Episode V: EVA Strikes Back

Sanitise EVA memory maps

One of the hurdles to including Malta in the generic kernel is its use of EVA. EVA support in Linux currently makes the memory map board-specific, and relies upon board code to configure the segmentation control registers & change various macros indicating the memory map to the kernel. For a generic kernel this is not ideal.

With the kernel mapped it should become possible to run with no regions of the virtual address space unmapped, and with no need for a large uncached region of the address space. This should allow for us to map the entire virtual address space, leaving no unmapped regions at all. This would be good for security since all memory access becomes mediated via the TLB, with the associated access protections applied. We could however choose to keep one segment unmapped & cached for use as lowmem. Either way we ought to be able to standardise the memory map for EVA somewhat with the kernel being mapped to an address high up, perhaps an unmapped & cached lowmem region next to it that the kernel could map to anywhere that DDR is present in the physical memory map, and the rest of the address space mapped for use by user code.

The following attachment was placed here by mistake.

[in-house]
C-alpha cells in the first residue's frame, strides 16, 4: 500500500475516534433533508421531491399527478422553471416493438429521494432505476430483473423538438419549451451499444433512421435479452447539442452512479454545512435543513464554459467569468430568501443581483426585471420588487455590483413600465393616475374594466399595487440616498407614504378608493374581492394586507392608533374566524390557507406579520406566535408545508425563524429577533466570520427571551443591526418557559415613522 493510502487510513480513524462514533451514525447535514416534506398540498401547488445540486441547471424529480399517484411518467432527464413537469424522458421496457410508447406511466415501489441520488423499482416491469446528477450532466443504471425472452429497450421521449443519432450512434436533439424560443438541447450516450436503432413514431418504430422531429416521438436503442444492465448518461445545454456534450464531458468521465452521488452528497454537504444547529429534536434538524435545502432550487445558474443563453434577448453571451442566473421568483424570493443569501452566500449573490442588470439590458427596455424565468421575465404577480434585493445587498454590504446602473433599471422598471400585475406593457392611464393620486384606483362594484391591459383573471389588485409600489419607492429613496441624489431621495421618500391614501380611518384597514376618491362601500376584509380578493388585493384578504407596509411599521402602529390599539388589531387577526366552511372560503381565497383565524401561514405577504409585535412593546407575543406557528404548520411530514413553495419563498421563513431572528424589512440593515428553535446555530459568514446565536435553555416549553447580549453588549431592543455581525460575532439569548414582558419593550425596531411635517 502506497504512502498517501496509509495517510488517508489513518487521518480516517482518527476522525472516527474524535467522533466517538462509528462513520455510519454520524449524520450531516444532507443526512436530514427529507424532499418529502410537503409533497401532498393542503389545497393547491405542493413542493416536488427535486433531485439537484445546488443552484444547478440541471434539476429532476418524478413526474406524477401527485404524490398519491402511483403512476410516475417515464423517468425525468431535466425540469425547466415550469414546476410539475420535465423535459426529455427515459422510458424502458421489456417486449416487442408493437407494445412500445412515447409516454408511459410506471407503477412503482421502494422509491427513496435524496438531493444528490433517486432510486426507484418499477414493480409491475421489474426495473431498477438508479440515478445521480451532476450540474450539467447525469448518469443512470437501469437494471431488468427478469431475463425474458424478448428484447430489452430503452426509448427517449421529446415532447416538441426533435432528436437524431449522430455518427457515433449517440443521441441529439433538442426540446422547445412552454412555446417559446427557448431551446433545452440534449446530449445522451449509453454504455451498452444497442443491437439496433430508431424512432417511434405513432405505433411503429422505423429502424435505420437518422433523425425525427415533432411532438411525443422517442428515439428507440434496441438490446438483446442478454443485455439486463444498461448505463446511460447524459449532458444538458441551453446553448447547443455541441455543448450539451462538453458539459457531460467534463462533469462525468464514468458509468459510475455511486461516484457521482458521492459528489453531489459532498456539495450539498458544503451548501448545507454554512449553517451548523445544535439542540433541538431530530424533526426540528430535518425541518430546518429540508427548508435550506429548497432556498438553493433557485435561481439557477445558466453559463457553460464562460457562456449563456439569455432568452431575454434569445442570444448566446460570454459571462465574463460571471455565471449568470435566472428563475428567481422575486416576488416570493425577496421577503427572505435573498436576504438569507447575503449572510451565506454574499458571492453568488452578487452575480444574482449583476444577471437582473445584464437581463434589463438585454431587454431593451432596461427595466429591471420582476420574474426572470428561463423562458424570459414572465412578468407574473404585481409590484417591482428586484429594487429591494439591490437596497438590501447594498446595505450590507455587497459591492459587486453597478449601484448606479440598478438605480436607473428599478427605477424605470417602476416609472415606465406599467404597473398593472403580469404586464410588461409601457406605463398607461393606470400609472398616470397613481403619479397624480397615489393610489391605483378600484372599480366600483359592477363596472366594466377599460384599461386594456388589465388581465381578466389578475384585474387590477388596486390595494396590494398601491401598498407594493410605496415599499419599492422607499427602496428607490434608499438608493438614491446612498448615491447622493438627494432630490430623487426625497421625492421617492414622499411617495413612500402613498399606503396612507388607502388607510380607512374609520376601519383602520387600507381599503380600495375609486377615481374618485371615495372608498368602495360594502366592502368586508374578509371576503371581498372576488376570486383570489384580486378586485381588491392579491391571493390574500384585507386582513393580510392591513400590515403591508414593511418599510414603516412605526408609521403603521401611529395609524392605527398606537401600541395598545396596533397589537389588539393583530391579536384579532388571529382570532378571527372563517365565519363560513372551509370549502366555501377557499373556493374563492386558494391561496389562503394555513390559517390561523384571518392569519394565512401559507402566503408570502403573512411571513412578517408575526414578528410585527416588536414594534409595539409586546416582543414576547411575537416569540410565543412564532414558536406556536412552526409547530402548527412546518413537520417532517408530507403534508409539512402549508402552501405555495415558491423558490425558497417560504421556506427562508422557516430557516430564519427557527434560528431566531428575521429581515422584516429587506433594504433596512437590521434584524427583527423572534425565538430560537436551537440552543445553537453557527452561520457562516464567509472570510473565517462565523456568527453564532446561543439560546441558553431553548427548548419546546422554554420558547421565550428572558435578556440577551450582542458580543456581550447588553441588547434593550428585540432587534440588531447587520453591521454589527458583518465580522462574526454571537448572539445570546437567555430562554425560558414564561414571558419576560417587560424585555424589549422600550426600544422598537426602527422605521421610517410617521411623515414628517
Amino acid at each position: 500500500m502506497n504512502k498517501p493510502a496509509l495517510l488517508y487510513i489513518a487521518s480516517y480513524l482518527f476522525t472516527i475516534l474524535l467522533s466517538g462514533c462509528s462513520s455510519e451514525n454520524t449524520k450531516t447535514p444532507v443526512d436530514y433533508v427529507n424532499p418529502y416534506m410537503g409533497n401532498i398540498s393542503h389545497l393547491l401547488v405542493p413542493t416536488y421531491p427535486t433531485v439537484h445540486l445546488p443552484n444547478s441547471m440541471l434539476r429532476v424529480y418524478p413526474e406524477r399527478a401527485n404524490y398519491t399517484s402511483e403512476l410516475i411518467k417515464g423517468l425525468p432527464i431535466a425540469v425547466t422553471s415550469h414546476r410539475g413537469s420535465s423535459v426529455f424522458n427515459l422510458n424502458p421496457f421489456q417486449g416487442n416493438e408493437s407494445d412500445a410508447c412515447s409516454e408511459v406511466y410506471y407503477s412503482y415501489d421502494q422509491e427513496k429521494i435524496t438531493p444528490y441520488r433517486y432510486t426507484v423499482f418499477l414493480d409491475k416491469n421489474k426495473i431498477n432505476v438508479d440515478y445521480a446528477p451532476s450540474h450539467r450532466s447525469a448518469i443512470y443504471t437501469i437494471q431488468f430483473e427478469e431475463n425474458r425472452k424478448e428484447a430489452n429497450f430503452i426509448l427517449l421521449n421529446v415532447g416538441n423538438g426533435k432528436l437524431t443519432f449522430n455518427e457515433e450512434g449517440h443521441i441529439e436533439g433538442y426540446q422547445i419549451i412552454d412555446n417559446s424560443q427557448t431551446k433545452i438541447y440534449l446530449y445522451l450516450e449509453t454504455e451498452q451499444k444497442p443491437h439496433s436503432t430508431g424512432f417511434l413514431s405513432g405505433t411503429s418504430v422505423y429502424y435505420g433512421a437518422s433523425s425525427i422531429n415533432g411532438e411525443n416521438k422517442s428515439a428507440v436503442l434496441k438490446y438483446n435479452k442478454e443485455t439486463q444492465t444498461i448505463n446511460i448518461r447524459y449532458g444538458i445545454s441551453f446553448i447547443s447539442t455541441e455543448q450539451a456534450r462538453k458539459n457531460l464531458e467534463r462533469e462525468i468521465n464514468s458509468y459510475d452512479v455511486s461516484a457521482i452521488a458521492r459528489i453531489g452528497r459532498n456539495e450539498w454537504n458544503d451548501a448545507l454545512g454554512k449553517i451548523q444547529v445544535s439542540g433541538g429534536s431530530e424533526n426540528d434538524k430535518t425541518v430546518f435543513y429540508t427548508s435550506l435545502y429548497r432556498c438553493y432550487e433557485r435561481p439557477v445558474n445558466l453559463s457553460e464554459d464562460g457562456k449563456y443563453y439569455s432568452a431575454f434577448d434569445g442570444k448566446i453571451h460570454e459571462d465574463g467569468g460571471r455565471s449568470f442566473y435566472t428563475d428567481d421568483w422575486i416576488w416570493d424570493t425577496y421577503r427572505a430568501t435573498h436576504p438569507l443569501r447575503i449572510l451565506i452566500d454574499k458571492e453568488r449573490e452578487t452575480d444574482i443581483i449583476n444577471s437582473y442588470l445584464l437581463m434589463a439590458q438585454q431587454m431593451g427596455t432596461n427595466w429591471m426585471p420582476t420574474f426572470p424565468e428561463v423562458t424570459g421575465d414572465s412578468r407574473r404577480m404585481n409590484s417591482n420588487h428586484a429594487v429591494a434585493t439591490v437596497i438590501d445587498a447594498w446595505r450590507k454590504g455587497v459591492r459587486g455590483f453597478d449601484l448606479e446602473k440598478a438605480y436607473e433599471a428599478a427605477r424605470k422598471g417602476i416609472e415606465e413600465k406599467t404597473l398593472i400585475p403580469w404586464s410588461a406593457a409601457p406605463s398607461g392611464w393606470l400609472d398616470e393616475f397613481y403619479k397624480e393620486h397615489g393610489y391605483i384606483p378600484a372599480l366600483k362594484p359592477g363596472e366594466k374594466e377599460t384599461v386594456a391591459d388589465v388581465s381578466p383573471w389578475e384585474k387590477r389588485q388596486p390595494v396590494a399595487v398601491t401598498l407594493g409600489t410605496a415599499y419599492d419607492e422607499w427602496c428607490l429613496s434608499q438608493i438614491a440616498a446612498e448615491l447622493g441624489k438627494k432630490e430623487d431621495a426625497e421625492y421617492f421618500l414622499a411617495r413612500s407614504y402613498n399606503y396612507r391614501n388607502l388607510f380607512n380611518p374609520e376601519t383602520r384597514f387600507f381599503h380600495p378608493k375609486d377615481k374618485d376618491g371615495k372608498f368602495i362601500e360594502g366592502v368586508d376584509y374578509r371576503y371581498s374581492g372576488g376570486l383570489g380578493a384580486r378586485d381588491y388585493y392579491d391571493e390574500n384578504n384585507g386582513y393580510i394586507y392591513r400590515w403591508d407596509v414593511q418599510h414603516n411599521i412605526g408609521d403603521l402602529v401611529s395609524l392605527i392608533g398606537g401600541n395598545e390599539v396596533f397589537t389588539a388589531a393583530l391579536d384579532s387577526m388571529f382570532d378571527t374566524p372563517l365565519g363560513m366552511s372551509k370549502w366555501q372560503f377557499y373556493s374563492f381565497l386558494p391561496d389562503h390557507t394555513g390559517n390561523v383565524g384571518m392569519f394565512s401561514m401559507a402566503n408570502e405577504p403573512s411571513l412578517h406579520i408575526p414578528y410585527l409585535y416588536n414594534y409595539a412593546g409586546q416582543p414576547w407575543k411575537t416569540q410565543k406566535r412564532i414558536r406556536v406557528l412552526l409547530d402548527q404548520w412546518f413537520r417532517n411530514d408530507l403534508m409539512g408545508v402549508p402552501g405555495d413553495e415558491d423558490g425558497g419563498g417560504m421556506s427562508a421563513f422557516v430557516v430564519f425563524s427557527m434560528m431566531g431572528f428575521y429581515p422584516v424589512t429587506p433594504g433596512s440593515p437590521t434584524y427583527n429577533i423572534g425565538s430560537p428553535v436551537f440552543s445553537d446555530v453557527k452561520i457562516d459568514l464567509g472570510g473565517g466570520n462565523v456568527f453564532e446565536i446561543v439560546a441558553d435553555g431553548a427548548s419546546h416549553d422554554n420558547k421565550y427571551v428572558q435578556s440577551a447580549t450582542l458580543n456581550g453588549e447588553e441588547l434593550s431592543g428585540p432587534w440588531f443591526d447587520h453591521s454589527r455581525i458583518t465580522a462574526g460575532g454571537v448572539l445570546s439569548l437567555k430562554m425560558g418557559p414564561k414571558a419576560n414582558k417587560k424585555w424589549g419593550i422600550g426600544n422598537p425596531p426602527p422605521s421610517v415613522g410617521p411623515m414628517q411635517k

A bonus here would be to allow kernels to build with EVA support & disable it at runtime, eg. by patching the EVA memory instructions with their non-EVA equivalents if EVA isn't implemented by the CPU. This would allow a kernel to use EVA when it's present but still run anywhere.


Essential tasks
Add generic platform Done in v4.9 (Paul)
Genericise SEAD3 Done in v4.9 (Paul)
Add Boston board In Progress (Paul) Basic support, PCI/SATA/MMC
pch_gbe ethernet support
Genericise memory layout In Progress (Paul) Genericise MIPS64 xkphys/CAC_BASE CCA
Genericise EVA segment mapping
Allow EVA kernels to run on non-EVA systems
Allow XPA kernels to run on non-XPA systems
Convert Malta to DT In Progress (Paul) Parallel Flash
Interrupt Controllers
System controllers & PCI (gt64120, bonito & MSC)
Convert Malta to generic platform In Progress (Paul)
Convert pistachio to generic platform In Progress (Paul)
Convert ingenic (jz4740,jz4780) to generic platform In Progress (Paul)
Convert xilfpga/MIPSfpga to generic platform TODO
Genericise cpu_has_* macros (allow kernels to build for specific platforms or multiple platforms) TODO (Paul)
Run (conservatively) on unrecognised MIPSr6 CPUs TODO (Paul)